Midterm grades were due a couple weeks ago just as I was preparing to leave town for a long weekend. I had told the kids if they turned in late work any time after Wednesday, I couldn’t guarantee its presence on their midterm grades.
At the end of sixth hour Thursday, Joe approaches me with two missing assignments. The way I grade late work encourages students to turn it in, so I knew these two assignments would easily pull his grade from an “F” to a “C” or maybe even a “B.” Joe is a sweet kid who is frequently disorganized.
“You know I can’t guarantee these on your midterm, right?”
I have students who would argue with this, who would fail to understand how my leaving town has anything at all to do with their grade, who would fail to see that they’d met the cut-off I’d already said. Not Joe. His face fell with disappointment with the reminder, but he said, “Okay. Thanks.”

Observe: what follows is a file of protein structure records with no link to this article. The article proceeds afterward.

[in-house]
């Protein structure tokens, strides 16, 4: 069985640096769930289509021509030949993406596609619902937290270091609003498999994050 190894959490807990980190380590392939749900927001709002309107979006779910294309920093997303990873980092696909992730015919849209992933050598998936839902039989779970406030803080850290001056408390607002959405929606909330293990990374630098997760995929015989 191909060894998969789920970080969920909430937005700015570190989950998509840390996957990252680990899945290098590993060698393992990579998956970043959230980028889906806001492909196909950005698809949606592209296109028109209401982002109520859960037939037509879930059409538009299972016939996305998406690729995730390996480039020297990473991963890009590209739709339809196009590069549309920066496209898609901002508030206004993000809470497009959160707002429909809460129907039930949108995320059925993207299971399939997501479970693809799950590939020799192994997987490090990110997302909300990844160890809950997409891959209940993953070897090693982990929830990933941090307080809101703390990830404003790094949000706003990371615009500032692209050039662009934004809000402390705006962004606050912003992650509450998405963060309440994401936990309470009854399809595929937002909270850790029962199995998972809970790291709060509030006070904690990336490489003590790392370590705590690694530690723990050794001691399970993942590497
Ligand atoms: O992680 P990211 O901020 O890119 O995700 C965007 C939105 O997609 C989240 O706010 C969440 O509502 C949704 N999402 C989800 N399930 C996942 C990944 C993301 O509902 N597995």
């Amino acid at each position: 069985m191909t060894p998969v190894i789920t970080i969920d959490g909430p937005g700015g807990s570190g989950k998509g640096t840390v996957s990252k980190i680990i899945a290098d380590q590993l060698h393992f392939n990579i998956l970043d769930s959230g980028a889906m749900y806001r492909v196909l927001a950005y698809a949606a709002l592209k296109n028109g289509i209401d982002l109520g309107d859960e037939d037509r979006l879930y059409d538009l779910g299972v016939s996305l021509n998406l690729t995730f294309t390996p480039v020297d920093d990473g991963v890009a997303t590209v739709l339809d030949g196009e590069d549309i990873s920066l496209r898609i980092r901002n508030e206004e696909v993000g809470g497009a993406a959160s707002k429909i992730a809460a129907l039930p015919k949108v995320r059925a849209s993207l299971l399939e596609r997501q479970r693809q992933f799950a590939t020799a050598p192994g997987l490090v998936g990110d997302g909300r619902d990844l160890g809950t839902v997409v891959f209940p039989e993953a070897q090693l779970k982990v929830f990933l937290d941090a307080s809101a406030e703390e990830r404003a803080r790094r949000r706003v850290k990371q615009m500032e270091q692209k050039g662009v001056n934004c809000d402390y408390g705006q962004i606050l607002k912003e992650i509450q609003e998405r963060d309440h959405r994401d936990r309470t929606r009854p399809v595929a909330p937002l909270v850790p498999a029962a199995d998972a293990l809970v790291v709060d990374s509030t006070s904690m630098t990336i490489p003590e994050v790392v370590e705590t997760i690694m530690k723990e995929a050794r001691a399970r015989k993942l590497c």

Before I took off after school, I entered his grades, partially because of the gracious way he handled disappointment and accepted responsibility.
I forgot about it.
The next week, after midterms came out, he stuck around after class. “Thanks so much for rushing to put in those grades,” he said.
“You’re very welcome,” I replied.
A little thank you goes a long way.
An editorial side note: These are rough times in the media for public school teachers. Some days it is hard to not take it all personally. It is a great time to go out of your way to thank a teacher.